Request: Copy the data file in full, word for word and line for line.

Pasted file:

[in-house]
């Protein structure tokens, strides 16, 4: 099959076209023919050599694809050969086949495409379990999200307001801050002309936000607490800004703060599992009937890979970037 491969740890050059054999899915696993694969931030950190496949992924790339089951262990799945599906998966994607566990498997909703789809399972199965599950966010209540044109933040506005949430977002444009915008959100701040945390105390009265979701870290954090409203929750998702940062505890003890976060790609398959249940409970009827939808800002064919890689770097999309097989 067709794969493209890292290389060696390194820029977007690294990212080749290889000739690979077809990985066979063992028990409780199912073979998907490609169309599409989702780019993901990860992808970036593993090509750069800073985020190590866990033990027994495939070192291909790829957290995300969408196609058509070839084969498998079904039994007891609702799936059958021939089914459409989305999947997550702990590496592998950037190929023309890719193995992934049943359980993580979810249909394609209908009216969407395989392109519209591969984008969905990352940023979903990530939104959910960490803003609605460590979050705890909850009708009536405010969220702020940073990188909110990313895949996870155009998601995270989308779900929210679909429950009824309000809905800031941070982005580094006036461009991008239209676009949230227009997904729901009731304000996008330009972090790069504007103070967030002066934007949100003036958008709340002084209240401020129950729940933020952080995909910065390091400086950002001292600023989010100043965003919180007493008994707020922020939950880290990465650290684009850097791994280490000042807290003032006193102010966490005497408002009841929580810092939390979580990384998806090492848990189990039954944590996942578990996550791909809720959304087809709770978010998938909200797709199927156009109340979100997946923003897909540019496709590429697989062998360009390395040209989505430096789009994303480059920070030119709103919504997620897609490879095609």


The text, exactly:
[in-house]
């Protein structure tokens, strides 16, 4: 099959076209023919050599694809050969086949495409379990999200307001801050002309936000607490800004703060599992009937890979970037 491969740890050059054999899915696993694969931030950190496949992924790339089951262990799945599906998966994607566990498997909703789809399972199965599950966010209540044109933040506005949430977002444009915008959100701040945390105390009265979701870290954090409203929750998702940062505890003890976060790609398959249940409970009827939808800002064919890689770097999309097989 067709794969493209890292290389060696390194820029977007690294990212080749290889000739690979077809990985066979063992028990409780199912073979998907490609169309599409989702780019993901990860992808970036593993090509750069800073985020190590866990033990027994495939070192291909790829957290995300969408196609058509070839084969498998079904039994007891609702799936059958021939089914459409989305999947997550702990590496592998950037190929023309890719193995992934049943359980993580979810249909394609209908009216969407395989392109519209591969984008969905990352940023979903990530939104959910960490803003609605460590979050705890909850009708009536405010969220702020940073990188909110990313895949996870155009998601995270989308779900929210679909429950009824309000809905800031941070982005580094006036461009991008239209676009949230227009997904729901009731304000996008330009972090790069504007103070967030002066934007949100003036958008709340002084209240401020129950729940933020952080995909910065390091400086950002001292600023989010100043965003919180007493008994707020922020939950880290990465650290684009850097791994280490000042807290003032006193102010966490005497408002009841929580810092939390979580990384998806090492848990189990039954944590996942578990996550791909809720959304087809709770978010998938909200797709199927156009109340979100997946923003897909540019496709590429697989062998360009390395040209989505430096789009994303480059920070030119709103919504997620897609490879095609």